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Tabloid

Some names have been changed. No one is innocentWhat's in a name?by The Wounded VultureNames mean plenty if you're BBF, one of Australia's most preferred distributors of peripheral products. This Melbourne-based distributor may have cunningly put a damper on the charge into Australia of global distribution king Ingram Micro. How is that possible, you ask?

BBF has put dibs on the trading name of Ingram Micro with the Australian Securities Commission. The company uses the Ingram Micro name on all official documents, and speculators might argue that the distributor has been trading some products under that name on the off chance that Ingram might attempt to bust up the local market.

Of course, it's no coincidence that Ingram is now making a concerted bid to enter the Australian market, and ARN spies are eagerly awaiting BBF's next move. Will the company continue to put a spanner into Ingram's global domination plans or will Ingram simply disregard BBF's minimal trading capacity under the name Ingram Micro by setting up its own premises?

Only time will tell.

IBM surprises Compaq from nowhere

by Channel Spice

Despite dominating the industry limelight over the past quarter, Compaq is destined to barely scrape in ahead of the fast-moving IBM in IDC PC market research. One well-placed source let slip to ARN Tabloid that a mere 500 units could separate the rivals in shipments of desktop PCs, notebooks and PC servers during second quarter.

Perhaps Ian Penman can fix all that though - he apparently thinks so, at least. According to one mole inside the new Compaq, Penman himself intends to have a more hands-on approach with the company's marketing strategies now that it has absorbed Digital.

That of course leaves a question mark over the role of the yet-to-be-appointed marketing director. "It'll be someone with a nice resume, but who'll pretty much do what they're told," Tabloid's spy said.

Of most interest to us reptiles is the source's assertion that one of Penman's plans is to siphon company information to journalists "who he can trust". A few words of advice, Mr Penman - don't go there!

Where do you get 'em

by Eye Wreckin

A reader contacted us last week trying to make sense of the advertising push by a branded chip manufacturer to get its latest and greatest chips recognised as being perfectly suited to the Windows platform.

Interested in the chip and wanting to incorporate it into some systems he was building, the reseller couldn't understand why the chips would be advertised by a "sole Australian distributor" which, when contacted, claims not to be able to supply the product boxed for resale. He said boxed versions of these chips for retail "are available in most other parts of the world, including New Zealand", and wonders why not here.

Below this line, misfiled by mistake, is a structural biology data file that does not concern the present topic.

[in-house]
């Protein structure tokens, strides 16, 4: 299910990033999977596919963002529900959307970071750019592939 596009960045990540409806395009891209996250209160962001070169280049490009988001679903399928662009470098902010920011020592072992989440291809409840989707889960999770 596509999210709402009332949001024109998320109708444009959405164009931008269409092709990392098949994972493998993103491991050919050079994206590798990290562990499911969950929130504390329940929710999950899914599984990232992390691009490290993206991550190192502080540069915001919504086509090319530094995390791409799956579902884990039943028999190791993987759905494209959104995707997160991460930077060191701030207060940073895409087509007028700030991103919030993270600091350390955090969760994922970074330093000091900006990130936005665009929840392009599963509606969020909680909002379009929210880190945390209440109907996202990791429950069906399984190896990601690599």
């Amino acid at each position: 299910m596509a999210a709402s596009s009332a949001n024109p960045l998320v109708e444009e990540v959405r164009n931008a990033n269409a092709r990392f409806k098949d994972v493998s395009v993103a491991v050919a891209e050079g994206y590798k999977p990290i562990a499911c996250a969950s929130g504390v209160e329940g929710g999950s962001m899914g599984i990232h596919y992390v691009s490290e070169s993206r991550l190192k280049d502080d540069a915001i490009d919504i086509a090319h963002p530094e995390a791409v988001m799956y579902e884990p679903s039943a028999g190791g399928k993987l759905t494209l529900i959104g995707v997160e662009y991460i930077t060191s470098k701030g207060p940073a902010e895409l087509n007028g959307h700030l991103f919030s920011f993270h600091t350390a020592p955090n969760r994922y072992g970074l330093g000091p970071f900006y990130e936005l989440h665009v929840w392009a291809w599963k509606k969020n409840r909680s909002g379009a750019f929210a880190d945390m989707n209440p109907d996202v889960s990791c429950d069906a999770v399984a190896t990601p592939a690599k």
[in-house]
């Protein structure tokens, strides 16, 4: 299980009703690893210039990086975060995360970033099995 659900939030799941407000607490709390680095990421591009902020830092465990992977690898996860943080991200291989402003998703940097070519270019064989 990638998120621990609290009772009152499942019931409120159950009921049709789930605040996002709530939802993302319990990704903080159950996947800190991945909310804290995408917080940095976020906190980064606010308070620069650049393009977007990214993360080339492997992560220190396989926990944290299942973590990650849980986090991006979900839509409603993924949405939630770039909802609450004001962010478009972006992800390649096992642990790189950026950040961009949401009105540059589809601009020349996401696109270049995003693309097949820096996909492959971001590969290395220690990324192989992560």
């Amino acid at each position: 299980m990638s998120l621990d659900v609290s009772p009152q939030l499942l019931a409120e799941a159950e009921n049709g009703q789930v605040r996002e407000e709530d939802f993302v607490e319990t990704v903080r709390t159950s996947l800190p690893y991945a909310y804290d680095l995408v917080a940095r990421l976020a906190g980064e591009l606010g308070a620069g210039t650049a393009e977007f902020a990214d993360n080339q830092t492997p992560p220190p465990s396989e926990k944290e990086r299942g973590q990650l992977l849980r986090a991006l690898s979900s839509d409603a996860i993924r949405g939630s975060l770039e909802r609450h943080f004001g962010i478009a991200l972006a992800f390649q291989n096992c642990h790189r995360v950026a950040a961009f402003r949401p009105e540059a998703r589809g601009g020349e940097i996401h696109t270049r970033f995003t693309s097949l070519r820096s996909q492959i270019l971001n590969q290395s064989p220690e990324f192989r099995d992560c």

He said enquiries to the chip company's listed number are greeted by a "Nazi receptionist, who is obviously just manning a phone line". Her answer to every enquiry about the product was to divert the caller to said distributor. Our informant suspects that the chips being offered may be a batch that were unwanted in larger markets before being dumped in Australia.

Eyes front

Where better to entertain a bunch of network techies than SegaWorld at Darling Harbour. That was the venue for Novell's BrainShare social last week, where video games jostled with sponsors bearing gifts for the attention of attendees.

It might be hard to believe, but the jokes from MC Nick Jackson, Novell's director of business develoment, photographed here with ARN publisher Susan Searle, were even worse than his hideous garb for the night. And judging from this picture it wasn't just the video games and sponsors that managed to grab Nick's attention.

Briefs

Two of the country's largest national distributors are going head to head on the recruitment front.

Word has it that the residents of one compound are getting itchy feet, and at least one happy camper has switched camps. It seems there may well be a few more to follow.

'Tis a global market, after all. What multinational PC manufacturer has run ads in the US showing its boxes as being so easy a child can set them up and connect to the Net, while another vendor's boxes prove too difficult for an MBA college student? You'll never know. The two companies have a partnership of sorts here, and local folks don't even want anyone to know the ads exist. The mere mention set off an instant panic from where our man on the grassy knoll was watching.


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